It’s here, fans and followers! Thursday night, I made my TV debut on NASA’s Unexplained Files. As you might expect, I… didn’t watch it live because I was in a theater with my wife for Avengers: Endgame. Because we have priorities. But first thing the next day, we hopped on the ol’ DVR and had a look. If you were similarly engaged, you can stream the episode here.
There I am. I was pleasantly surprised to see that I shared the episode with fellow Tor Books author, Hugo Award winner, and former VP of SFWA Mary Robinette Kowal. I’ve only had brief conversations with Mary at conventions over the years, but she’s always been lovely and you should definitely check out her books. Mary got to talk about sexy time in space and I’m a little jealous.
Anyway, on to my recap and behind-the-scenes talk. This week, the episode started out with a segment about the discovery of a rogue black hole and the potential threats such objects could pose to Earth, which, as you can imagine, are substantial. Before we continue, I should probably take a moment to define some terms. When it comes to black holes, there are two categories. Stellar-mass, and super-massive.
First are stellar-mass black holes, which begin their lives as cosmic horrors when the fusion engine at the heart of a star around five to ten times the mass of our sun runs out of hydrogen, runs out of helium, and burns its way through the periodic table until it gets to iron. That’s where nuclear fusion ends. The cast-iron skillet in your kitchen isn’t just good at bashing in zombie heads, it actually helped to murder an entire star.
When a star starts manufacturing iron, the end of its life is only seconds away. Fusing iron into heavier elements absorbs energy instead of releasing it, and the outflow of heat and pressure pushing back against the crush of gravity that had kept the star from falling in on itself for millions or billions of years comes to a sudden and violent end. If the star is big enough, flipping that switch means gravity pulls everything inward with such intensity that not even the strong nuclear force that maintains the nucleus of atoms can hold it back, and everything falls beyond the event horizon, the point at which gravity bends spacetime so intensely that not even light can break free.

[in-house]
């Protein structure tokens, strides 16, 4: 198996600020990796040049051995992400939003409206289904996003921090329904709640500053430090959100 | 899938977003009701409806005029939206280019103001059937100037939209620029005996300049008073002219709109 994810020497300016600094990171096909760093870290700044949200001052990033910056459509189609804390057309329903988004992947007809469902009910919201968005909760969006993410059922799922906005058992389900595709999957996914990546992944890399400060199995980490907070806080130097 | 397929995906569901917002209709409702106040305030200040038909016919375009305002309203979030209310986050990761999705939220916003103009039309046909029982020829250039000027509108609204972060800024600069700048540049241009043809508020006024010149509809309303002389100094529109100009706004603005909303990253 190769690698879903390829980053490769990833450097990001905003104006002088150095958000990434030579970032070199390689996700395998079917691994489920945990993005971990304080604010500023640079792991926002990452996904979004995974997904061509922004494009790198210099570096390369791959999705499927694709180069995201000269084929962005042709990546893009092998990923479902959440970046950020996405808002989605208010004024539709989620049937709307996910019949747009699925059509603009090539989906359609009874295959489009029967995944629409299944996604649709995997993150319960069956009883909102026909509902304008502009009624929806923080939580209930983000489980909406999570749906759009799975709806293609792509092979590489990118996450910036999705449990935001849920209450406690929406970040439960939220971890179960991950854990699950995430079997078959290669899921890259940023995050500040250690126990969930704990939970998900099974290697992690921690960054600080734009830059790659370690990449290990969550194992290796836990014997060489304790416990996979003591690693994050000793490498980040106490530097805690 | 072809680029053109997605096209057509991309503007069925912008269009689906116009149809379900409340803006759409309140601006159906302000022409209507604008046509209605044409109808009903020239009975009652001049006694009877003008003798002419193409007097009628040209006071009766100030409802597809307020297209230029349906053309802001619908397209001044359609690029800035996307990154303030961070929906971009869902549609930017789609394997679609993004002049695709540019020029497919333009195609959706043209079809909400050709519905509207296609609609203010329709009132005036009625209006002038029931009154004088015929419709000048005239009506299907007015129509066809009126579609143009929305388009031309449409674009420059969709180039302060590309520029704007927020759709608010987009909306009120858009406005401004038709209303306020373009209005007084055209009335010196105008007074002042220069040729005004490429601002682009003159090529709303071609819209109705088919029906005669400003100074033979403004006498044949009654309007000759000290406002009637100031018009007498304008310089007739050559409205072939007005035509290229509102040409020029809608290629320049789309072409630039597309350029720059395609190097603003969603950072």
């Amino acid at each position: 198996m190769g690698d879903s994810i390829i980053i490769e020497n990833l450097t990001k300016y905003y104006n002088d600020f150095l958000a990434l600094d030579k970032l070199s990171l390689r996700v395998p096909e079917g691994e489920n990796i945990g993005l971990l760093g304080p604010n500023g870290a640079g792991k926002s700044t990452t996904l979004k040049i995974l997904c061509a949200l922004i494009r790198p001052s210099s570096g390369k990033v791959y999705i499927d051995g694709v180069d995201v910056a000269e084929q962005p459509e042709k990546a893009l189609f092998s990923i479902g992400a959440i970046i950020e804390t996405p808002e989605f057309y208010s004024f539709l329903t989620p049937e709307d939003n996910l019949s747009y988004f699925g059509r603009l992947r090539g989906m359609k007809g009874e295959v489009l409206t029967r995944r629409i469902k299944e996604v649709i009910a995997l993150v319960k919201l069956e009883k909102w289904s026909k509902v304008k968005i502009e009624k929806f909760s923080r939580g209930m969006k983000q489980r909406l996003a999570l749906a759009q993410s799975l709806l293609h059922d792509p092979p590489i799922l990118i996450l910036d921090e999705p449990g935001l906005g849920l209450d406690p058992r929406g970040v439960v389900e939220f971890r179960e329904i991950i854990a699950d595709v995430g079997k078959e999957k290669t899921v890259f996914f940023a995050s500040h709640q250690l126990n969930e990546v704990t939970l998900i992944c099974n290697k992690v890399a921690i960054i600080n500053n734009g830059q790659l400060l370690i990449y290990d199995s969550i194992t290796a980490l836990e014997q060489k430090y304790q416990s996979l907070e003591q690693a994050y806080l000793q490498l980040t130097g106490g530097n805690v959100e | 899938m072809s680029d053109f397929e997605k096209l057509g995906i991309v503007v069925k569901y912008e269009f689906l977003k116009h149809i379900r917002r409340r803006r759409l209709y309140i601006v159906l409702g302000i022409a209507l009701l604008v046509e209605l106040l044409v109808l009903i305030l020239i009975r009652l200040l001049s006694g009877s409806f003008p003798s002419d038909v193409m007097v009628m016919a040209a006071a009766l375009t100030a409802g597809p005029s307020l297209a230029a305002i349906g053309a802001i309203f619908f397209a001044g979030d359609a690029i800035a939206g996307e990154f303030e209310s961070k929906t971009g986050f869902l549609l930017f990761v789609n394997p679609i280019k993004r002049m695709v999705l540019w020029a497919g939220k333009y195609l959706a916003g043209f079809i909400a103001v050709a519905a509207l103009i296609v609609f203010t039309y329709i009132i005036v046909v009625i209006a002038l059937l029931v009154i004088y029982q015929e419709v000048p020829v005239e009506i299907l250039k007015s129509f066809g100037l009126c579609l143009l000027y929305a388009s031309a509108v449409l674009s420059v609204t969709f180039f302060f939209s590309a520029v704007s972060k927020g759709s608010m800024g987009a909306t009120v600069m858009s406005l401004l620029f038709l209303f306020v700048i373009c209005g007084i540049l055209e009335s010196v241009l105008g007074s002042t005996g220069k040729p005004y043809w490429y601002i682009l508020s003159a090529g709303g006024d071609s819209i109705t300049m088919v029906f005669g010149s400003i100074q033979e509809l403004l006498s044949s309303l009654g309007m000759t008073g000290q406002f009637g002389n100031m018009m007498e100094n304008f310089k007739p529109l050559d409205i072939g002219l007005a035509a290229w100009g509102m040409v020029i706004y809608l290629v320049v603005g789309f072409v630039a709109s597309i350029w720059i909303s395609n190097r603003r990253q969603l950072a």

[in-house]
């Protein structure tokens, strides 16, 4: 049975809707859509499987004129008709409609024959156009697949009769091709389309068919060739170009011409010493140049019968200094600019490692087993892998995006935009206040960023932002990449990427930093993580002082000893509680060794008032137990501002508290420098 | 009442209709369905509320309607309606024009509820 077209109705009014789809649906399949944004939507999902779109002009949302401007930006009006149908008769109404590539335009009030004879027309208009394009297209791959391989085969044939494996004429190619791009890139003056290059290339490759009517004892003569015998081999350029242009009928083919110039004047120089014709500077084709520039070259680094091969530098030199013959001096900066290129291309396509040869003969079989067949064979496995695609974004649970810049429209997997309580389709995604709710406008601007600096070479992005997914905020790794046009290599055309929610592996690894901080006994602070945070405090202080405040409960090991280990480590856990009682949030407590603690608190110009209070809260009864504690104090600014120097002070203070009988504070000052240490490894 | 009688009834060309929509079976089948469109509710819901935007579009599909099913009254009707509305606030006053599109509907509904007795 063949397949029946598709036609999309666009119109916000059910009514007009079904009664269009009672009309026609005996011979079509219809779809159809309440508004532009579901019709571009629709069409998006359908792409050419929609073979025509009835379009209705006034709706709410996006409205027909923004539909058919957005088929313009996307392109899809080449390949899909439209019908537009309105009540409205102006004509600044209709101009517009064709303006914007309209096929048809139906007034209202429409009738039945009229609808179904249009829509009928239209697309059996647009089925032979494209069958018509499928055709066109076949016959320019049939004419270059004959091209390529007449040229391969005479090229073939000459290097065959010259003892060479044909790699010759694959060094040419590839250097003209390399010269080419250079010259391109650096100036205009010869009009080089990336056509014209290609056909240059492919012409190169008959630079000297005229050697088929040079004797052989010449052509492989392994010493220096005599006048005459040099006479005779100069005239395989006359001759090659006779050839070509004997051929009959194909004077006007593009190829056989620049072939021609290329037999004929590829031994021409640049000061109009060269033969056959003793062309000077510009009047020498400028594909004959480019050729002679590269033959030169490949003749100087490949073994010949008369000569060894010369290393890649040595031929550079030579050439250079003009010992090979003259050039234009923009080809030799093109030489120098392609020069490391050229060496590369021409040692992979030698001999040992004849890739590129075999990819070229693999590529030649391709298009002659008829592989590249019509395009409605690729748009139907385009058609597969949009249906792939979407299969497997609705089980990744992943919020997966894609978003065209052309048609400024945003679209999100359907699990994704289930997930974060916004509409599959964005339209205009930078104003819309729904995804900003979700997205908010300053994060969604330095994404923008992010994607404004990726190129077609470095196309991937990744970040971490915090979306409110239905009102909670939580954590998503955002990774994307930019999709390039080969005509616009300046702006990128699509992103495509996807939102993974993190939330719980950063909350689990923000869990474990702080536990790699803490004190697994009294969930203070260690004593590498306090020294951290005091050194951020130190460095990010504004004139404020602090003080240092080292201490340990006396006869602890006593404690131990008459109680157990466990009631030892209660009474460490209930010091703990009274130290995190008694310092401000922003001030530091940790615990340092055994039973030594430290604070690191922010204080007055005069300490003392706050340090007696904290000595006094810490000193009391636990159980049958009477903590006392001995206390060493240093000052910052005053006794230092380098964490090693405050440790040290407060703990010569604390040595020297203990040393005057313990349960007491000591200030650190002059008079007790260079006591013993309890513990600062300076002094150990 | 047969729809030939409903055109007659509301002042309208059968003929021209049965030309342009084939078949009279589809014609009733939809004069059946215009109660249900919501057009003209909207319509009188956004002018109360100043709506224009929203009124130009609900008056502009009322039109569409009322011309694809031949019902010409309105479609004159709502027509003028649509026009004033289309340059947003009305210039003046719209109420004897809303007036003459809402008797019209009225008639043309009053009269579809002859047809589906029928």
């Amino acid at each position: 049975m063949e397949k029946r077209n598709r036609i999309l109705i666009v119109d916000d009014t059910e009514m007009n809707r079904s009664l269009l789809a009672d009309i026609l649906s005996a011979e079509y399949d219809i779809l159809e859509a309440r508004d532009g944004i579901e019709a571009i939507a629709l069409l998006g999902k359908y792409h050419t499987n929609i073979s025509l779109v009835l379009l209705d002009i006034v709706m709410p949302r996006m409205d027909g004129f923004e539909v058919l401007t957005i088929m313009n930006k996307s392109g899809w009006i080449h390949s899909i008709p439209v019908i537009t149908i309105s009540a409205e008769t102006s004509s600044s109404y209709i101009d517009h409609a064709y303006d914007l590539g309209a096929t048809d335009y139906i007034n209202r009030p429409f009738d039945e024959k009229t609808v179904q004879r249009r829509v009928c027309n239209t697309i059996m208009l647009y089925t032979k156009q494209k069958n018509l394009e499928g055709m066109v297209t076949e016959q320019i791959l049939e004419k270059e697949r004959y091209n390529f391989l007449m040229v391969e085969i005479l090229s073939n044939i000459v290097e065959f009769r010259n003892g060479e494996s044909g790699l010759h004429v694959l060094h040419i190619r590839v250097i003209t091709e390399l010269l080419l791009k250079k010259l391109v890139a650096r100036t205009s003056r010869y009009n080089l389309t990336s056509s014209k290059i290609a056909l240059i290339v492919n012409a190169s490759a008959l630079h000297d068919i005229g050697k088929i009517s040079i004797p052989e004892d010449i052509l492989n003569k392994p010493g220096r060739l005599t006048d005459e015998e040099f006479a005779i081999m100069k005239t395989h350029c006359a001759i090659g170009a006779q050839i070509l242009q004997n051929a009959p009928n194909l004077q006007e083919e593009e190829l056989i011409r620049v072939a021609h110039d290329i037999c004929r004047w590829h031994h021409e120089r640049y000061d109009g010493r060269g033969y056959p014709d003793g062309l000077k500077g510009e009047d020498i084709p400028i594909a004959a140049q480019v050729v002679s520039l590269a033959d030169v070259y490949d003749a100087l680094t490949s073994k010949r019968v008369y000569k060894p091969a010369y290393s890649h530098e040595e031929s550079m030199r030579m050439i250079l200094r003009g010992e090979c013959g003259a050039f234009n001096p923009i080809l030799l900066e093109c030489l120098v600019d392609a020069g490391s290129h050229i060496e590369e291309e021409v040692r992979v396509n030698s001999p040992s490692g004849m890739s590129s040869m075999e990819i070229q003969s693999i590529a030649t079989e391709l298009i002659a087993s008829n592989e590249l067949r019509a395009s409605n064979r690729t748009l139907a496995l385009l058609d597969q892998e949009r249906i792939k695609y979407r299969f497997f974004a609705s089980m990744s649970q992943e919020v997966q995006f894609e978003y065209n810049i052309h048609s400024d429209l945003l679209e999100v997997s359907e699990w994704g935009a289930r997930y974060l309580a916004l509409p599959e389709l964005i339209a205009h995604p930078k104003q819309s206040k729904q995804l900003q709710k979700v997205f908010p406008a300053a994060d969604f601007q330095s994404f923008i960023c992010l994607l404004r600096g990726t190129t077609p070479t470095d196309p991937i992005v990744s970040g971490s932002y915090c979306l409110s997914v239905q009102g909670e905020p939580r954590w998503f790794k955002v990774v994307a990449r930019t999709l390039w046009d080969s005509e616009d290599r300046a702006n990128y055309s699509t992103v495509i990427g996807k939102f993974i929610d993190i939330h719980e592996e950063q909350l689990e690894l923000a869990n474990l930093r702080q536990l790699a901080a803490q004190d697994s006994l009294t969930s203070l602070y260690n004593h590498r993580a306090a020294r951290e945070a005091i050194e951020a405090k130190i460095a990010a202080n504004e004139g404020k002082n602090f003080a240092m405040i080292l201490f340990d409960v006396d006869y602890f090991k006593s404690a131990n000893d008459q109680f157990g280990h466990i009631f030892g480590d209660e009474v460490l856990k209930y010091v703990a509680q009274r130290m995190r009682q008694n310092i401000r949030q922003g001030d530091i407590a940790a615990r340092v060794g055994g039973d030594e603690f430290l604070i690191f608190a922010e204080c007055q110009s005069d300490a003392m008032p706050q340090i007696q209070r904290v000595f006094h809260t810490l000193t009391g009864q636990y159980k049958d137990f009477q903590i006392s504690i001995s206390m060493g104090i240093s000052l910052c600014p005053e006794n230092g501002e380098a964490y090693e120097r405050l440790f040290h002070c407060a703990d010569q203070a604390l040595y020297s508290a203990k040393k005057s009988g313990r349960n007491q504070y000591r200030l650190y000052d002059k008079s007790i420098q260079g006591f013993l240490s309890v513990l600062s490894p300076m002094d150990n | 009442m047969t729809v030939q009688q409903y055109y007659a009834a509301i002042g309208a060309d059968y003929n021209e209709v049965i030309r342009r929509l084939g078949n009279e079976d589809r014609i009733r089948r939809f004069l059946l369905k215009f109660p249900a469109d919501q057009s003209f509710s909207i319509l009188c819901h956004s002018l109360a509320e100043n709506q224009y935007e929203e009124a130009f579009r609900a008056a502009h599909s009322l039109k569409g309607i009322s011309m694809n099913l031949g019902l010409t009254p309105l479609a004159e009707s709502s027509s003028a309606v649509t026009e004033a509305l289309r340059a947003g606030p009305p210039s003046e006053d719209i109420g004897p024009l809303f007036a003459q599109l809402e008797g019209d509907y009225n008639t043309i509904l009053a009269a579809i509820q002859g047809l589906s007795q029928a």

That’s how stellar-mass black holes are created. It’s the inevitable end of the life-cycle of large stars. But again, that’s only one class of black holes. There’s another, and it’s even stranger.
The difference between a stellar-mass black hole, and a super-massive black hole is the difference between the size of the average high-school graduating class, and the entire population of Earth. Super-massive black holes are, well, fucking massive. Not a few times bigger than the sun, but many billions of times bigger. The domain of these monsters lay exclusively at the centers of galaxies, much like the super-massive black hole in galaxy M87 that made waves recently after being directly imaged for the first time.
There she is. What a beauty. That Eye-Of-Sauron-lookin’ ring weighs 2.4 billion Earth suns, with a “B.” This class of black holes is so massive that they are proportionally tied to the size of their galaxies in a way we still don’t understand.
But even more inexplicable is the fact there are no black holes that mass between these extremes. As far as we can tell, there are no black holes, anywhere, that are a few hundreds of thousands of times bigger than the sun. It’s either a few dozens times larger, or billions of times larger. We’ve run the numbers, and it doesn’t seem possible that enough time has passed since the birth of our universe for any stellar-mass black hole to have swallowed enough material to grow to the proportions of a super-massive black hole. Which means the way the two classes form is fundamentally different. We still don’t know how.